Indictable Offence vs Summary Offence: What’s the Difference?

By Last Updated: October 4, 2022

What is an indictable offence?

Indictable Offence vs Summary OffenceAn indictable offence is often considered a more serious offence due to the greater penalties and sentences associated with it. Due to the seriousness of the crimes, the penalty for an indictable offence is up to life imprisonment, which is 25 years. If your offence is classified as indictable, this means that you may be eligible for a preliminary hearing.

A preliminary hearing is a hearing in court where it is decided whether there is enough evidence for the matter to proceed to trial. The mode of trial refers to the decision of whether you would like to have a non-jury trial in the Provincial Court or a judge-alone or jury-alone trial in the Superior Court. Additionally, given the seriousness of indictable offences, in Canada, there is no statute of limitation.

This means you can be charged with an indictable offence any time after you have committed the alleged offence.

The Criminal Code of Canada aids in classifying whether an offence is an indictable offence or not. Take for example s.83.04 of the Criminal Code:

83.04 Every person is guilty of an indictable offence and liable to imprisonment for a term of not more than 10 years who

a) uses property, directly or indirectly, in whole or in part, for the purpose of facilitating or carrying out a terrorist activity, or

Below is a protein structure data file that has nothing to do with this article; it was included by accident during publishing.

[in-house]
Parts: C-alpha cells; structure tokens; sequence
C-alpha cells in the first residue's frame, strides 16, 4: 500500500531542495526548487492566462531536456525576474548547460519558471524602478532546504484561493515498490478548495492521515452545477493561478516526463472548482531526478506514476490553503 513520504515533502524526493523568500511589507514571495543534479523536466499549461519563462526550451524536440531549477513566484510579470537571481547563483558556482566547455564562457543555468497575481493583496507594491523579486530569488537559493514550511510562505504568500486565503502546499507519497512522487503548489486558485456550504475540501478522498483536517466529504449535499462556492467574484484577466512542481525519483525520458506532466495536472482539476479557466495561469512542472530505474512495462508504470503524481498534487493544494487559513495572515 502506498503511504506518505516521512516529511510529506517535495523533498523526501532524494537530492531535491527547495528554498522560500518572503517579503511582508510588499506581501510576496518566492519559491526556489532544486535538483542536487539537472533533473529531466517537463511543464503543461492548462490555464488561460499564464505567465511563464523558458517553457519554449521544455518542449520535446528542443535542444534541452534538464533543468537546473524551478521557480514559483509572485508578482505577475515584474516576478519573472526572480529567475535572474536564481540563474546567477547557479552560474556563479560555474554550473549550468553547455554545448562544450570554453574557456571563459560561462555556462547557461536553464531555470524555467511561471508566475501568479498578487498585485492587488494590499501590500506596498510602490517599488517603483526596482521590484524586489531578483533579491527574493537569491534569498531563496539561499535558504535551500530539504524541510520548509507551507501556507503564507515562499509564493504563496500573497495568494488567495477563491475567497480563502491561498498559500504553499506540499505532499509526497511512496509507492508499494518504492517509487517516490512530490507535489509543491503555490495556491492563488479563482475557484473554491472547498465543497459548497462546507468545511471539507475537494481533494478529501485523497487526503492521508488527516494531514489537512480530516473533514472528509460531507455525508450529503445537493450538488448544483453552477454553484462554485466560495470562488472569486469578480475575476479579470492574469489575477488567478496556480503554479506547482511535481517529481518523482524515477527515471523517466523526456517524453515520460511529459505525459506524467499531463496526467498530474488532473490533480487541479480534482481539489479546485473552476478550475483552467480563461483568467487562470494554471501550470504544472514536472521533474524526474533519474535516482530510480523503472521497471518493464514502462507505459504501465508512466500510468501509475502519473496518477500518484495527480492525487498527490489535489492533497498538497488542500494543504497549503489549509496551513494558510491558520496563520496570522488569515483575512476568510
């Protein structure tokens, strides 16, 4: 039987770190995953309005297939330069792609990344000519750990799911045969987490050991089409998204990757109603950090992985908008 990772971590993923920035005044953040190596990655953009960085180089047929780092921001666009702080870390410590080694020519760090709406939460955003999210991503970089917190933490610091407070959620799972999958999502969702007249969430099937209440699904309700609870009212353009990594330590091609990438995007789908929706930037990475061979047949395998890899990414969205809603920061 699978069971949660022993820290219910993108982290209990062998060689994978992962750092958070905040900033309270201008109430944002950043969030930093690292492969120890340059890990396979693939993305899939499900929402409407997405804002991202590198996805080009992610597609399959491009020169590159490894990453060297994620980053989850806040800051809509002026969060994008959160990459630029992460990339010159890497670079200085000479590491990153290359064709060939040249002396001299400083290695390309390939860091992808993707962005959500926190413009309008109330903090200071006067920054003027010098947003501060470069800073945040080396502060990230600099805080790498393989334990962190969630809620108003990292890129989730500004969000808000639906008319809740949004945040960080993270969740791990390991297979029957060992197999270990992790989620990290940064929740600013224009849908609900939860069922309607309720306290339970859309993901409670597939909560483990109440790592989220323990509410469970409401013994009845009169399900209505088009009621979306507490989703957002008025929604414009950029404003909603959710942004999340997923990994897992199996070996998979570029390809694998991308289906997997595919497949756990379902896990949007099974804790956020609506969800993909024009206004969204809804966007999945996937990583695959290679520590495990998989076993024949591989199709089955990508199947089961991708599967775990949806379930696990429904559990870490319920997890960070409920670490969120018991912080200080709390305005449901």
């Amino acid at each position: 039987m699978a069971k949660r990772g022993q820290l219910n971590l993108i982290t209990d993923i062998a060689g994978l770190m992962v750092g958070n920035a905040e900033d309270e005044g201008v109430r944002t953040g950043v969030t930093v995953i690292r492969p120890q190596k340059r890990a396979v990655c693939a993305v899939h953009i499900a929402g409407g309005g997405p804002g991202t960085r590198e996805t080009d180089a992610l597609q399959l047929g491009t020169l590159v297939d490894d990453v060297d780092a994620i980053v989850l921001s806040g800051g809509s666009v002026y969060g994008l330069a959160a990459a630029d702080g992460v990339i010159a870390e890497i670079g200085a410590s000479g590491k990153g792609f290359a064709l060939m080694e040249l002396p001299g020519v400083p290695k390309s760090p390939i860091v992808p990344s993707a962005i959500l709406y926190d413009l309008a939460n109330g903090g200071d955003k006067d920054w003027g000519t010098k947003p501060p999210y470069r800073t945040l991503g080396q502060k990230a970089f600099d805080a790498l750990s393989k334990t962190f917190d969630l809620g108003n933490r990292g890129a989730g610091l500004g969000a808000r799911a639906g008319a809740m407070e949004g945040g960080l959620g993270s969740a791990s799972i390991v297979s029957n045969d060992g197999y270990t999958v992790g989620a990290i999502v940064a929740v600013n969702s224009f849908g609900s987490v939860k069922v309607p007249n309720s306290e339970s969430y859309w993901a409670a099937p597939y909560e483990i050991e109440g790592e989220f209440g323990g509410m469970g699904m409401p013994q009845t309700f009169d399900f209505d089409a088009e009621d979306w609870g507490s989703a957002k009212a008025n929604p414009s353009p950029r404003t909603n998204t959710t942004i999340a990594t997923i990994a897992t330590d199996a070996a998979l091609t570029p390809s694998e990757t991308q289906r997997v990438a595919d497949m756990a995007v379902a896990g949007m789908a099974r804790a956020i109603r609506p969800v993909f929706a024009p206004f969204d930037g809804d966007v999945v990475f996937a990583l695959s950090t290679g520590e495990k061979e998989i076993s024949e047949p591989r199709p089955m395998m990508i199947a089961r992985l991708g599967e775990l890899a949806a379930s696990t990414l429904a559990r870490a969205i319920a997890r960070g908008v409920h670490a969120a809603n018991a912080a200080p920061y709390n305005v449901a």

b) possesses property intending that it be used or knowing that it will be used, directly or indirectly. In whole or in part, for the purpose of facilitating or carrying out a terrorist activity.

What is a summary offence?

Summary offences are characterized as less serious offences and carry lesser penalties or sentences. If you have been charged with a summary offence, the Police are allowed to arrest you without a warrant. Additionally, s.787(1) of the Criminal Code specifies that, unless otherwise indicated, the maximum punishment for a summary conviction offence is 2 years less one-day imprisonment and/or a fine of $5,000.00.

All summary offences are tried in the Provincial Court with no jury and the accused does not have the liberty to have a preliminary hearing or to be tried in a higher court. Furthermore, any appeals for summary offences are made to the next highest court, the Superior Court. Lastly, unlike indictable offences, for summary offences there does in fact exist a statute of limitation. As per s.786(2) of the Criminal Code, there is a 12-month limitation period from the time of the commission of the offence for a charge to be laid.

An example of a summary offence found in the Criminal Code is s. 175(1) which states the following:

175 (1) Every one who

(a) not being in a dwelling-house, causes a disturbance in or near a public place,

(i) by fighting, screaming, shouting, swearing, singing or using insulting or obscene language,
(ii) by being drunk, or
(iii) by impeding or molesting other persons,

(b) openly exposes or exhibits an indecent exhibition in a public place,

(c) loiters in a public place and in any way obstructs persons who are in that place, or